With a few months left before we hit the normal seasonal lows in home prices Chicago has already come very close to the lowest home price levels reached last year. The Case Shiller home price index for December came out today and Chicago fared worse than all the other cities tracked except for Detroit. Single family home prices declined 2% while condo prices declined 4.8%. That put single family home prices back to April 2001 levels, having fallen a total of 34.6% from the bubble peak, while condo prices snapped back to March 2000 levels, having fallen a total of 36.2% from the bubble peak.
In looking at the home price changes on a year over year basis single family homes have lost 6.5% of their value while condos have lost 12.3% of their value. This continues the unbroken pattern of year over year price declines that has persisted for almost 5 years now.
In speaking about the national home price picture David Blitzer, Chairman of the Index Committee at S&P Indices, painted a pretty bleak picture of the housing market:
...the housing market ended 2011 on a very disappointing note. With this month’s report we saw all three composite hit new record lows. While we thought we saw some signs of stabilization in the middle of 2011, it appears that neither the economy nor consumer confidence was strong enough to move the market in a positive direction as the year ended.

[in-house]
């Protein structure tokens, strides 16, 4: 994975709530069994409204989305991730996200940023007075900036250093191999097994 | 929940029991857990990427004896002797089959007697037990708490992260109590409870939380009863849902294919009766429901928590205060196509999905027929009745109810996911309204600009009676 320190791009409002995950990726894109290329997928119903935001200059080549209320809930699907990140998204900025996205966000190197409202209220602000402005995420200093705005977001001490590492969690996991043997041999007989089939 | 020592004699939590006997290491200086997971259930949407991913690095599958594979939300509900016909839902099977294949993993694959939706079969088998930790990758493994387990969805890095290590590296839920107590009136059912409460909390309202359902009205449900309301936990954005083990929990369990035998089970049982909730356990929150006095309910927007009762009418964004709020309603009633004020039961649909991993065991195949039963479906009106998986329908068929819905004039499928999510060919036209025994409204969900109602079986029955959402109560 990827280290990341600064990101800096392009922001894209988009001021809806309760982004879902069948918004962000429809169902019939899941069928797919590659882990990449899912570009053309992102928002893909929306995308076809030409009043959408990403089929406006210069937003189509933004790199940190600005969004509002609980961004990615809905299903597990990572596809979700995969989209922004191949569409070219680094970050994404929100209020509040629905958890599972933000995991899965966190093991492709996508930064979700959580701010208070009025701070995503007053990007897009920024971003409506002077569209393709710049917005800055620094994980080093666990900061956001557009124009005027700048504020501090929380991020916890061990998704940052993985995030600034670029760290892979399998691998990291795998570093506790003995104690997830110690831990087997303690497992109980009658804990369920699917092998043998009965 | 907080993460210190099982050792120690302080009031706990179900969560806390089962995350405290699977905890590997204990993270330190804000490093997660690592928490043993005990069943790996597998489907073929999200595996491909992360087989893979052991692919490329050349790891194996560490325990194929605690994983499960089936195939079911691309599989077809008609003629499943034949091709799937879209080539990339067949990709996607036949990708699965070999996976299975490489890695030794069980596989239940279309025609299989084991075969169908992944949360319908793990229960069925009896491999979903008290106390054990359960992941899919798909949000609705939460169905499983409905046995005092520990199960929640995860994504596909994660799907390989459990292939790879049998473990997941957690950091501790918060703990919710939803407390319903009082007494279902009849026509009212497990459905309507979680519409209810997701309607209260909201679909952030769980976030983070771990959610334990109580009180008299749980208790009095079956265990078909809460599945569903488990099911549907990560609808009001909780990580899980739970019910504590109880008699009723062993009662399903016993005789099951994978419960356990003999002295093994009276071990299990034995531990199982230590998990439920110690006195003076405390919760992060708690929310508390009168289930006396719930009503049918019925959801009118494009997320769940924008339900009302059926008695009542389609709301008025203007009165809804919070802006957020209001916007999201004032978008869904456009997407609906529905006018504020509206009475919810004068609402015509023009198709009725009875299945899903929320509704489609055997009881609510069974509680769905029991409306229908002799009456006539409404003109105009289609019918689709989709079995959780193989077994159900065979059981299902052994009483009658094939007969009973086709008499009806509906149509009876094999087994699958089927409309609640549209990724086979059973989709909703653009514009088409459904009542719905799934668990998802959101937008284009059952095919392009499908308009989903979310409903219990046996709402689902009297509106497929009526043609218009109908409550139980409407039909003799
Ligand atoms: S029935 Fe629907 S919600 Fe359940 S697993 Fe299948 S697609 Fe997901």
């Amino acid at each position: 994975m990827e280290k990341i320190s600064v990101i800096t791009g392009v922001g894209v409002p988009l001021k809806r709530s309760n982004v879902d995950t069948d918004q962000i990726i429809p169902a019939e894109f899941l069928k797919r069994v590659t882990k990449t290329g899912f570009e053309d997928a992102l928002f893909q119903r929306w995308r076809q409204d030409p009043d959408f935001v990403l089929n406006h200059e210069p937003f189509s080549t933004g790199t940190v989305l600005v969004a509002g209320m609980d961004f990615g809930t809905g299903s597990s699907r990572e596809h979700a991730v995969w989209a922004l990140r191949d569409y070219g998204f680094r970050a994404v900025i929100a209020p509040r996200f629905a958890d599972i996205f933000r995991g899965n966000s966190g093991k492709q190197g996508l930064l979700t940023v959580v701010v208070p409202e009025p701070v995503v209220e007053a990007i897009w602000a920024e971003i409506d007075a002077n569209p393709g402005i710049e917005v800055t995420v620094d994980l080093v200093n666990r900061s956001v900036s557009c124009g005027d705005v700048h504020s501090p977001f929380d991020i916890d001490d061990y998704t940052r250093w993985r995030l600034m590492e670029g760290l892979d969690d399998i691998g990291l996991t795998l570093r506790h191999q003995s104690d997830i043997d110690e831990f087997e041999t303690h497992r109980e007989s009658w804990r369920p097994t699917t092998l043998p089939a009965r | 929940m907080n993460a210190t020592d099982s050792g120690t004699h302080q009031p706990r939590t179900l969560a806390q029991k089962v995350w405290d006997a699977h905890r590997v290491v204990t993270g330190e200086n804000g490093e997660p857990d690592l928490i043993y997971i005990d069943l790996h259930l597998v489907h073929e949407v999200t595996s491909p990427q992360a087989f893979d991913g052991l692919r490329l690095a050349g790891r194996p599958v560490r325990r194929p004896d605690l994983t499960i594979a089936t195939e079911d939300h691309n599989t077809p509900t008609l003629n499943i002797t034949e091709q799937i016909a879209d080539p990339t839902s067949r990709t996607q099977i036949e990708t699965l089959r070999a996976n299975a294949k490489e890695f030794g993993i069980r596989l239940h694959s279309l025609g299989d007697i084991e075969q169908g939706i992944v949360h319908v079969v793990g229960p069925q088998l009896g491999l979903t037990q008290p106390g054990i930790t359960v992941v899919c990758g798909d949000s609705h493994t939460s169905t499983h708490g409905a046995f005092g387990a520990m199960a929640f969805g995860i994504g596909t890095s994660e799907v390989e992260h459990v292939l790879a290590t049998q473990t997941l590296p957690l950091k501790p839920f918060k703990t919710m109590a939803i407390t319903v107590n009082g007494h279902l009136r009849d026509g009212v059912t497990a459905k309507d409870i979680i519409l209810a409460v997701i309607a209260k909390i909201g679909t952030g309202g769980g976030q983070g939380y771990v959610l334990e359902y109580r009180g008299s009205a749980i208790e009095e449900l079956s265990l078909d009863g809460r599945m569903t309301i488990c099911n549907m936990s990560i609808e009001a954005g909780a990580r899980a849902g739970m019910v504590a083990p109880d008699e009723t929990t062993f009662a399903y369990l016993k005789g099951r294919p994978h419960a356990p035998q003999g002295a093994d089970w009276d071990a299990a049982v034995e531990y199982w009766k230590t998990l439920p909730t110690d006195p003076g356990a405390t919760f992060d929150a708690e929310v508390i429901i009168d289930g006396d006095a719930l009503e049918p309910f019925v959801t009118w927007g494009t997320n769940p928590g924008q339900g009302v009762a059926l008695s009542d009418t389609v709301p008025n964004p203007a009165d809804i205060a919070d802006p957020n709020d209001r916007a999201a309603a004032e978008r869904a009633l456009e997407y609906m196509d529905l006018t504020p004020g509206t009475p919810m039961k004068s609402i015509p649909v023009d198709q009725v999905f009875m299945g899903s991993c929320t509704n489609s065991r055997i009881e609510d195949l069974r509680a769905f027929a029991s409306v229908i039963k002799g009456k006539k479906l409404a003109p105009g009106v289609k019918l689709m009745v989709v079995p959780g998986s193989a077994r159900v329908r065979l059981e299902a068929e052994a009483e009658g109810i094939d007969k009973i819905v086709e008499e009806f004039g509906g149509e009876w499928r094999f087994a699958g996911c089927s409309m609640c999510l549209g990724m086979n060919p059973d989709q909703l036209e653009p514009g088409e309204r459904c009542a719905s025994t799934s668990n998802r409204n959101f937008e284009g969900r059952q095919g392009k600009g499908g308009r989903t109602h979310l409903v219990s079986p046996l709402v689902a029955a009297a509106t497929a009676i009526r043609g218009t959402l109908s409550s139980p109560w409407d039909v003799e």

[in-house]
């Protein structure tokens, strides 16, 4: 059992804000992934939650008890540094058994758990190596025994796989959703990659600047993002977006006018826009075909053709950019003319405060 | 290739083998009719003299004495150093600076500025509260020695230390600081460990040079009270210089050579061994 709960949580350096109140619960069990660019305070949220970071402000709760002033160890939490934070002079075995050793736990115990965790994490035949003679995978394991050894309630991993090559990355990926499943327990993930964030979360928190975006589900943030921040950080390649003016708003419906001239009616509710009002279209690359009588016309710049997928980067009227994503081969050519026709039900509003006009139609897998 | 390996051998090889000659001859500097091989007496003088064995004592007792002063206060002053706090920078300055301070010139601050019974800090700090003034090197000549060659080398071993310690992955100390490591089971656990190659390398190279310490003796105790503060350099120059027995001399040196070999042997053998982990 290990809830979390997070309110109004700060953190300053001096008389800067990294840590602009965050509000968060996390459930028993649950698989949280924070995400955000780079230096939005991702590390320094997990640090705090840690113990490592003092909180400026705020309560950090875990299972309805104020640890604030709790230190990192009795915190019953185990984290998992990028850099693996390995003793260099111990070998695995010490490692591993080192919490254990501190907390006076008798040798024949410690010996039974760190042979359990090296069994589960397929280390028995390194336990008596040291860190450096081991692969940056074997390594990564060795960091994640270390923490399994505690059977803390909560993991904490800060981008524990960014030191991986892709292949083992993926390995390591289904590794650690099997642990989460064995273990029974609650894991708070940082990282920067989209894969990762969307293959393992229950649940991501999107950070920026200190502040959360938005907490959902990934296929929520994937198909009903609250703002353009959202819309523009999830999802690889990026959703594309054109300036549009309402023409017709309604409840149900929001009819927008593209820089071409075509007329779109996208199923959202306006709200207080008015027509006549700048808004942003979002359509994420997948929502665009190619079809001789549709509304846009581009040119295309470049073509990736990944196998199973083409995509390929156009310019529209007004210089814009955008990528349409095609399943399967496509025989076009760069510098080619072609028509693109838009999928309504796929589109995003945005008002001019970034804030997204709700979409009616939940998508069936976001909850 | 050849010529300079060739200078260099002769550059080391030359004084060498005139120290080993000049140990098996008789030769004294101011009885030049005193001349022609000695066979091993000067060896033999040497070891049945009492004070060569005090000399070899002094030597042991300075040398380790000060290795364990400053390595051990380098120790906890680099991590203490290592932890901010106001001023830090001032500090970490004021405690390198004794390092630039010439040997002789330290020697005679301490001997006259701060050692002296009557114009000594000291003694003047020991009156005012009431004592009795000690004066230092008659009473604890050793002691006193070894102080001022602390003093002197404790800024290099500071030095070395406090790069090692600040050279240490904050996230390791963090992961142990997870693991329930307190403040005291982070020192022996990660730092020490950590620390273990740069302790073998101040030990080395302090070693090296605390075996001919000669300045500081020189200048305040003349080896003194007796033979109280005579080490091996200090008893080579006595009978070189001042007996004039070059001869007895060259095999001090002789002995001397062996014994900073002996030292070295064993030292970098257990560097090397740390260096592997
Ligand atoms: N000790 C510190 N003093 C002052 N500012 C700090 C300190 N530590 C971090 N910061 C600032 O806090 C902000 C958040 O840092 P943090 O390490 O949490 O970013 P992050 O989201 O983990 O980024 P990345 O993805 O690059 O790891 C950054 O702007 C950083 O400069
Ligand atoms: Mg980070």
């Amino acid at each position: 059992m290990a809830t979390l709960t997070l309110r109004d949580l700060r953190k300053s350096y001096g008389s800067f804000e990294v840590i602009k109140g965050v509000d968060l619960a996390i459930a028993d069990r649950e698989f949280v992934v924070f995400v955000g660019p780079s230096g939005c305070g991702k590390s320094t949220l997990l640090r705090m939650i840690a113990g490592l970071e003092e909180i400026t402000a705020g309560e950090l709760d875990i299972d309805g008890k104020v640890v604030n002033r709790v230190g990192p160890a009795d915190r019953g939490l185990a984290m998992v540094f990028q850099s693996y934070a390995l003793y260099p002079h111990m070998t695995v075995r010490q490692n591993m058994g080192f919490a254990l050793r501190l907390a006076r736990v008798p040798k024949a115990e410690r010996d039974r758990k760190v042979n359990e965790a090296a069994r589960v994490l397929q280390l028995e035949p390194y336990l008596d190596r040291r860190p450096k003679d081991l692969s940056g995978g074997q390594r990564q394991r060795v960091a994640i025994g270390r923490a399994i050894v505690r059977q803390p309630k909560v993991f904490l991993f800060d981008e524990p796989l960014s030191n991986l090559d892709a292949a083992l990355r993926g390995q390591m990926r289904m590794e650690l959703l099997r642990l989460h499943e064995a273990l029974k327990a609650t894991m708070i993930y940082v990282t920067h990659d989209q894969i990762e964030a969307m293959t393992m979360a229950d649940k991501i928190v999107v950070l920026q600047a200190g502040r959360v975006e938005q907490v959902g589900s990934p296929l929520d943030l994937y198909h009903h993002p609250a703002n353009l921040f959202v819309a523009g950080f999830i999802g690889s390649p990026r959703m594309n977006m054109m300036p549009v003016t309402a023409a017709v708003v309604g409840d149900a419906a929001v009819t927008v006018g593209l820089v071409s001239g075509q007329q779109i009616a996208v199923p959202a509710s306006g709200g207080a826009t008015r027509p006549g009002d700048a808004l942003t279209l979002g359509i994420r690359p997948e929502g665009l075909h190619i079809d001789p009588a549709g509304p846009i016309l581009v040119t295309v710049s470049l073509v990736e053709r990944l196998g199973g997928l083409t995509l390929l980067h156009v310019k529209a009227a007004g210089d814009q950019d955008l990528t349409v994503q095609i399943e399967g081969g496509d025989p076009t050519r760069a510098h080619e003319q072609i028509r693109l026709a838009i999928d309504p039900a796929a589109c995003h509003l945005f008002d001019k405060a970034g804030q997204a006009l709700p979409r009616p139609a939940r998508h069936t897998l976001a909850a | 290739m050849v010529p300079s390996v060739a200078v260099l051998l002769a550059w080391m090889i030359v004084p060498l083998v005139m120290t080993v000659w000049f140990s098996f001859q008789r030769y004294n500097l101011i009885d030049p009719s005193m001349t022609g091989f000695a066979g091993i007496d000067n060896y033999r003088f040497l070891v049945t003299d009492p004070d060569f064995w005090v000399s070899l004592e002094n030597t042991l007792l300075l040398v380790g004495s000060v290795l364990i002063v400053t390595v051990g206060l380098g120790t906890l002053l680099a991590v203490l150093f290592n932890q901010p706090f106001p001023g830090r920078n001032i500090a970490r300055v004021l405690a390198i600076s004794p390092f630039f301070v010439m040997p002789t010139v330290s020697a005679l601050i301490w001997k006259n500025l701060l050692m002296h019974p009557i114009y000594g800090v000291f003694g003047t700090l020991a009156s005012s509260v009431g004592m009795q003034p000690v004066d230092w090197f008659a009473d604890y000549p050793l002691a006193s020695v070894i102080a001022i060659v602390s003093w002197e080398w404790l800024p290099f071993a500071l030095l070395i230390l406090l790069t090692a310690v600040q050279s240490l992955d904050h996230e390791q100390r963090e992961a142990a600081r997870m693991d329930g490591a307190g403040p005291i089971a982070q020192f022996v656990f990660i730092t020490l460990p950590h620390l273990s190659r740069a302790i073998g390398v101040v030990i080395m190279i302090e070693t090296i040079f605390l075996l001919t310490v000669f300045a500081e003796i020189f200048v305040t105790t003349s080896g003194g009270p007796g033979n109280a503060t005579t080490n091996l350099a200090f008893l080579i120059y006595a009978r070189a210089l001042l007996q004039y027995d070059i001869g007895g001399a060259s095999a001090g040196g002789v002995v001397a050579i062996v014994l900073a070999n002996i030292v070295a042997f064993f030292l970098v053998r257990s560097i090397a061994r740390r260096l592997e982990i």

After a prior three years of accelerated decline, the past two years has been a story of a housing market that is bottoming out but has not yet stabilized. Up until today’s report we had believed the crisis lows for the composites were behind us, with the 10-City Composite originally hitting a low in April 2009 and the 20-City Composite in March 2011. Now it looks like neither was the case, as both hit new record lows in December 2011. The National Composite fell by 3.8% in the fourth quarter alone, and is down 33.8% from its 2nd quarter 2006 peak. It also recorded a new record low.
In general, most of the regions also posted weak data in December. Eighteen of the cities saw average home prices fall in December over November. Seventeen of the cities have seen monthly declines for at least three consecutive months. In addition to both monthly composites, 10 of the cities saw home prices fall by more than 1.0% during the month of December. The pick-up in the economy has simply not been strong enough to keep home prices stabilized. If anything it looks like we might have reentered a period of decline as we begin 2012.
You can find this and other housing data on our Chicago real estate market statistics page.